Why do I Feel so Attached to my Narcissistic Ex?

By Kim Saeed | Initiating No Contact

Oct 06

This is a common question as it relates to how one perceives their attachment to the Narcissist in their life.  In the beginning, it seemed they’d finally met their soul-mate.  The Narcissist showered them with “love”, praise, validation, understanding, and compassion.  They believed they’d finally found a blissful paradise with a partner whom they could grow old with.

This made it all too easy to sweep the first jabs under the rug.  And the next ones, and still the next, until finally, the rug no longer resembled its original flat and sleek form, but a covering for a mountain of debris.

Yet targets of narcissistic abuse try repeatedly to reshape the rug, spreading and evening out the debris to get a semblance of what it first looked like, instead of realizing the rug is ruined and should be thrown out.  When friends and family point out what an eyesore it is, victims remember what it first looked like, exclaiming, “I can’t throw it out!  It’s the best rug I’ve ever had!  No one has a rug like that!”

Targets of abuse don’t want to let go of that person they knew from the beginning of the relationship.  They endure untold misery, over-forgiving the person who claimed to love them and made them feel so special.  Even when the relationship comes to an end, they are left reeling with feelings of worthlessness, low self-esteem, and guilt.  They confuse their feelings for love.  And though love does play a part, the real reason they feel attached to their abuser is much deeper.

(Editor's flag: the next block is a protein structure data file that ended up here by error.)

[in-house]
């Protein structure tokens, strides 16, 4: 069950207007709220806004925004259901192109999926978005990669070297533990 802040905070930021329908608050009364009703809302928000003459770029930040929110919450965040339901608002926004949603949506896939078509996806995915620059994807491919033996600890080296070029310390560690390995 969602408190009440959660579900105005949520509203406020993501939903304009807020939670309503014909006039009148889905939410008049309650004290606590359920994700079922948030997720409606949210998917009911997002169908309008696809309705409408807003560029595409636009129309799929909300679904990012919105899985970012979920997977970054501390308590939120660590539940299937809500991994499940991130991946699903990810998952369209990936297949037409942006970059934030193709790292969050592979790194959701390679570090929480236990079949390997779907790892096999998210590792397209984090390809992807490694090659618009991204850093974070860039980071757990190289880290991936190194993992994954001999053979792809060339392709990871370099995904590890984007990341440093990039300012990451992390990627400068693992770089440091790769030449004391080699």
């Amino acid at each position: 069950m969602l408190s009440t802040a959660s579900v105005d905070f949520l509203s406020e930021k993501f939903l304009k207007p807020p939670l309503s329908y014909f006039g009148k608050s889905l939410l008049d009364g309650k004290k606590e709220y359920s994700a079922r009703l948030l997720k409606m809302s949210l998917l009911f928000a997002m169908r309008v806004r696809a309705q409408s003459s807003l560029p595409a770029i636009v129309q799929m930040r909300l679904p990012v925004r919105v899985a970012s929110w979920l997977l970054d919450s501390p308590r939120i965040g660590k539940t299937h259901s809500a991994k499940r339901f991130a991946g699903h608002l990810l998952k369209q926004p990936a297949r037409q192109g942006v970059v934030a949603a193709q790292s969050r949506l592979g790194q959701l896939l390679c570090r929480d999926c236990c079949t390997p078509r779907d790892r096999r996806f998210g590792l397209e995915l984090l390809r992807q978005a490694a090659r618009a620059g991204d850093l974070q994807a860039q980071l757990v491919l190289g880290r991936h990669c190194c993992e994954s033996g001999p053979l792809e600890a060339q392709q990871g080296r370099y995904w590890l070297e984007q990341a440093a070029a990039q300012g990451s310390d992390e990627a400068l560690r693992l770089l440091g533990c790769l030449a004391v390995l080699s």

What they’re really missing is feeling loved, accepted, validated, and taken care of – things they never felt before, often as far back as childhood. The false lover they knew from the beginning of the relationship seemed to love them for who they are, with all their faults and weaknesses.  Yet, at the same time made them feel flawless.  In other words, they felt loved unconditionally.

Unconditional love…what victims always give, yet never seem to get in return.

It’s because of this yearning for unconditional love that victims of abuse stay in toxic relationships far past reasonable limits.  What many don’t realize is that they are trying to heal wounds from childhood.  They learned that they had to be perfect and forgiving in order to receive acknowledgement and/or praise.  Otherwise, they were neglected and ostracized.  And so this is what they learned about life and carried into their adult lives, and is what led them straight into the arms of the Narcissist.